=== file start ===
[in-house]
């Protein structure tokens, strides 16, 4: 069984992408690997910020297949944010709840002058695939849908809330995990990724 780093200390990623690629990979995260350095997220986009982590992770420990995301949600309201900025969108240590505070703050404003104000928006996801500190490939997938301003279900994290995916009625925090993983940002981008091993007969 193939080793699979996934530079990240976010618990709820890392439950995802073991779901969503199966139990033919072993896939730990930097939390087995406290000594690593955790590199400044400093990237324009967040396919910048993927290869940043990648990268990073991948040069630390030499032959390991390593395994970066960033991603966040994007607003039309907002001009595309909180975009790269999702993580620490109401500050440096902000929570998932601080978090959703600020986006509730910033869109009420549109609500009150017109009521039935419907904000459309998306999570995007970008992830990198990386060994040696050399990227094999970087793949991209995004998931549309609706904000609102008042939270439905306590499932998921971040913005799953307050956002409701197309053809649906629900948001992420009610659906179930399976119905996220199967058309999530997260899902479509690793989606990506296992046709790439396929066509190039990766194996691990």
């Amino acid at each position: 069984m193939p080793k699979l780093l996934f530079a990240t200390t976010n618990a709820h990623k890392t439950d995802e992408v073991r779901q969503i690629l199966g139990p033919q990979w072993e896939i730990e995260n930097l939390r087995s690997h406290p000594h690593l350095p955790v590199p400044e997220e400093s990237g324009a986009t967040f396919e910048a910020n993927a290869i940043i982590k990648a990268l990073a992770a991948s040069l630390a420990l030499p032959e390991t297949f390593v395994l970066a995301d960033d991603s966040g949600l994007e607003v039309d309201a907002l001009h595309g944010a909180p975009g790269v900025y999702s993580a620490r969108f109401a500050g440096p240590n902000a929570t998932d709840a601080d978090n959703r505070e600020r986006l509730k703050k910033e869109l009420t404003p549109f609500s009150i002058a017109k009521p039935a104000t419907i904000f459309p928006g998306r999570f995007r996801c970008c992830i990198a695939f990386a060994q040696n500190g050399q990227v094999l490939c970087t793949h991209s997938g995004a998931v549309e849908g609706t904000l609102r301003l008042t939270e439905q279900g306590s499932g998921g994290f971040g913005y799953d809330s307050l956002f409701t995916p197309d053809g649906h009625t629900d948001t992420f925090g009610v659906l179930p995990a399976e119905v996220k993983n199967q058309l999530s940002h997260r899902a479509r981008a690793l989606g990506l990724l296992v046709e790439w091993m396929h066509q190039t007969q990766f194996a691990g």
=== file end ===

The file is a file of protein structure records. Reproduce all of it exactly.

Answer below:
[in-house]
């Protein structure tokens, strides 16, 4: 069984992408690997910020297949944010709840002058695939849908809330995990990724 780093200390990623690629990979995260350095997220986009982590992770420990995301949600309201900025969108240590505070703050404003104000928006996801500190490939997938301003279900994290995916009625925090993983940002981008091993007969 193939080793699979996934530079990240976010618990709820890392439950995802073991779901969503199966139990033919072993896939730990930097939390087995406290000594690593955790590199400044400093990237324009967040396919910048993927290869940043990648990268990073991948040069630390030499032959390991390593395994970066960033991603966040994007607003039309907002001009595309909180975009790269999702993580620490109401500050440096902000929570998932601080978090959703600020986006509730910033869109009420549109609500009150017109009521039935419907904000459309998306999570995007970008992830990198990386060994040696050399990227094999970087793949991209995004998931549309609706904000609102008042939270439905306590499932998921971040913005799953307050956002409701197309053809649906629900948001992420009610659906179930399976119905996220199967058309999530997260899902479509690793989606990506296992046709790439396929066509190039990766194996691990």
């Amino acid at each position: 069984m193939p080793k699979l780093l996934f530079a990240t200390t976010n618990a709820h990623k890392t439950d995802e992408v073991r779901q969503i690629l199966g139990p033919q990979w072993e896939i730990e995260n930097l939390r087995s690997h406290p000594h690593l350095p955790v590199p400044e997220e400093s990237g324009a986009t967040f396919e910048a910020n993927a290869i940043i982590k990648a990268l990073a992770a991948s040069l630390a420990l030499p032959e390991t297949f390593v395994l970066a995301d960033d991603s966040g949600l994007e607003v039309d309201a907002l001009h595309g944010a909180p975009g790269v900025y999702s993580a620490r969108f109401a500050g440096p240590n902000a929570t998932d709840a601080d978090n959703r505070e600020r986006l509730k703050k910033e869109l009420t404003p549109f609500s009150i002058a017109k009521p039935a104000t419907i904000f459309p928006g998306r999570f995007r996801c970008c992830i990198a695939f990386a060994q040696n500190g050399q990227v094999l490939c970087t793949h991209s997938g995004a998931v549309e849908g609706t904000l609102r301003l008042t939270e439905q279900g306590s499932g998921g994290f971040g913005y799953d809330s307050l956002f409701t995916p197309d053809g649906h009625t629900d948001t992420f925090g009610v659906l179930p995990a399976e119905v996220k993983n199967q058309l999530s940002h997260r899902a479509r981008a690793l989606g990506l990724l296992v046709e790439w091993m396929h066509q190039t007969q990766f194996a691990g």